Catholics who are the least bit aquainted with the social doctrine of the Church have encountered the term “preferential option for the poor.” According to Charles Curran, the phrase has its origins in the “liberation theology” espoused by radical Catholic theologians in Latin America (excerpt from Catholic Social Teaching Georgetown UP, 2002).
In an article for the U.S. Catholic (Why the preferential option for the poor is not optional, November 1997), Jack Jezreel chronicles the use of the phrase from a 1979 pastoral document by the Latin American Bishops, to the 1986 statement “Economic Justice for All”, revisited in 1994’s “Communities of Salt and Light”, as well as pontificate of Pope John Paul II.
[Update 6/19/05 — According to one reader, the phrase “first appeared in official episcopal documents in the SECOND Latin American Episcopal Conference, that of Medellin, in 1968 — the Liberation Theology movement in many ways grew out of this meeting. It is in the last pages of the Medellin documents, under the heading “Preferencia y Solidaridad”.” Thanks!]
Pope John Paul II spoke of this preferential option on many occasions, preferring the term “preferential love for the poor” — the website The Social Agenda, a collection of Magisterial texts compiled by the Pontifical Council for Justice and Peace, from which we offer two excerpts that convey a sense of this “preferential option”:
In seeking to promote human dignity, the Church shows a preferential love of the poor and voiceless, because the Lord has identified himself with them in special way (cf. Mt 25:40). This love excludes no one, but simply embodies a priority of service to which the whole Christian tradition bears witness. This love of preference for the poor, and the decisions which it inspires in us, cannot but embrace the immense multitudes of the hungry, the needy, the homeless, those without medical care and, above all, those without hope of a better future. (Ecclesia in Asia, n. 34)
It should not suprise us that the phrase itself is subject to a wide variety of interpretations, often reflecting the political and spiritual orientation of the individual.
For instance, operating in the spirit of St. Francis, the Catholic Worker movement advocates the adoption of voluntary poverty. According to the Catholic Worker “Manifesto” Aims and Means:
In his thoughtful post Blessed Are They The Poor in Spirit: A Catholic View of Economics (Cooperatores Veritatis June 7, 2003) Greg Mockeridge contends that the “preferential option” entails the necessary inclusion of those in need, helping the poor to better themselves, to improve their economic conditions by putting their creativity to use in the workplace and becoming financially self-sufficient:
In Reforming Our Attitudes (Religion & Liberty September / October 1995), Fr. Robert Sirico, President of the Acton Institute, discusses how we can practice Christian charity in ways which recognize the innate human dignity of the poor:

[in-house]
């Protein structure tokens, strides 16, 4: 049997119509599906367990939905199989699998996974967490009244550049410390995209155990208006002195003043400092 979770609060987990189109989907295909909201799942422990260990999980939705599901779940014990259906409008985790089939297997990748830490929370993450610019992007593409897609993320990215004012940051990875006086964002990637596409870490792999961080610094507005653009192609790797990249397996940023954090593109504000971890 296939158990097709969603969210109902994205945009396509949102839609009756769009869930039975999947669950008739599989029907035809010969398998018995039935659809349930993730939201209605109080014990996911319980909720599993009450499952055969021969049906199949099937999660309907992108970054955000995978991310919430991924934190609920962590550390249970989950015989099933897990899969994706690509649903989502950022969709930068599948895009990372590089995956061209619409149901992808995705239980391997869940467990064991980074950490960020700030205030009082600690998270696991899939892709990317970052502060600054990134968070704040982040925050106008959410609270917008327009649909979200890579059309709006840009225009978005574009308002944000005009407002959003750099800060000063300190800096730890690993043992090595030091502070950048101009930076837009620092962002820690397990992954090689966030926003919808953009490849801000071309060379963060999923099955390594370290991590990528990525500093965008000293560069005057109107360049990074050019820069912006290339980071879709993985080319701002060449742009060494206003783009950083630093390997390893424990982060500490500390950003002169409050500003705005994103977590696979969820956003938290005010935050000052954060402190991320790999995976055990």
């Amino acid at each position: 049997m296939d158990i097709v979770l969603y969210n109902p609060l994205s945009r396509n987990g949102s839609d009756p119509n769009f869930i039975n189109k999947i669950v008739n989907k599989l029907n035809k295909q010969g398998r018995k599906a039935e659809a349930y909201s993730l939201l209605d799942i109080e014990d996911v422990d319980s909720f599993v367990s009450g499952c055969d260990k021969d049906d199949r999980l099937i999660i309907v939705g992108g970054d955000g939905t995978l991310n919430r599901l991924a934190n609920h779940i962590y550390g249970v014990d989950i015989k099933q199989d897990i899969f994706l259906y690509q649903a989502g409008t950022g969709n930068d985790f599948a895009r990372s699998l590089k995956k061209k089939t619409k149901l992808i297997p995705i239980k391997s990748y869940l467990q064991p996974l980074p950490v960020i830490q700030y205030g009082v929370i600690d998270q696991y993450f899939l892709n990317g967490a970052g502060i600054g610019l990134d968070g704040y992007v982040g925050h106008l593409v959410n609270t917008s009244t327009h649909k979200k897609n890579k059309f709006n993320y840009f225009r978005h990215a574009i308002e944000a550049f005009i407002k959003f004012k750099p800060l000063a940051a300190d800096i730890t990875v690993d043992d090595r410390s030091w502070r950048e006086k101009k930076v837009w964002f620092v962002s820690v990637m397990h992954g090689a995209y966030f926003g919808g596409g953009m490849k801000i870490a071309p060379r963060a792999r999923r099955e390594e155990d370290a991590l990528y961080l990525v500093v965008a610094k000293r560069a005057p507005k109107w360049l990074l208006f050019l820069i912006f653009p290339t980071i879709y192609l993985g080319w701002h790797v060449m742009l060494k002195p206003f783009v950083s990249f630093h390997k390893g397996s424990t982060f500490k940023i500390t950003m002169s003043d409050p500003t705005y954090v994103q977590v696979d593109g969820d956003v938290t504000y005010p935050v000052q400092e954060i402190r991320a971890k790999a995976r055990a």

Another attitude that must change is our tendency to believe that as individuals we cannot make a meaningful contribution. When faced with a homeless person, the temptation is to think “What could I, with my limited experience and resources, do?” We therefore turn to simply giving money. We need to rethink this response and consider other ways we can contribute; perhaps volunteering at a private shelter, or maybe starting a shelter where there is none, or even having a conversation with a homeless person, as a person, and ask them what they truly need. This is the more radical approach because it requires that we listen to the poor and allow them to become part of the solution — not just the target of our pity.
A third attitude we must adopt is that we no longer view the poor as incapable. One of the most egregious faults of current government programs is the hidden assumption that the poor will always remain poor. While admitting that some people suffer from more than the effects of poverty which prevent them from becoming productive members of society, many of those receiving government assistance can contribute to the elevation of their standard of living. The poor themselves have to be a part of the solution to their own problems. Requiring some level of participation and responsibility on the part of individuals will offer the opportunity for more than dollars or a job, it will offer the opportunity for self-esteem.
Fr. Sirico’s approach strikes me as being suprisingly close to Dorothy Day’s — at least in spirit, if not in policy. Browse through her extensive writings and you’ll encounter a strong believer in personal responsibility and self-empowerment, highly critical of state-sanctioned welfare and handouts which leave the poor in a state of dependency.
Contrary to the Catholic Workers of today who indulge in either general dismissals or denunciations of “the neocons”, I believe Ms. Day would have the desire and the capacity to truly listen to somebody like Fr. Sirico, or Michael Novak for that matter. They may not see eye to eye on the merits of the free market, but it’s likely that they would have discovered common ground in an appreciation of the personalism and social thought of Pope John Paul II.* * *
In his pastoral letter A Time for Honesty, addressing the scandal of “pro-choice politicians” and the argument that “the Church has many social teachings and abortion is one of them,” Rev. John J. Myers, Archbishop of Newark, took a moment to clarify the Church’s position on social teaching — given the nature of this post it seems fitting to close with his words: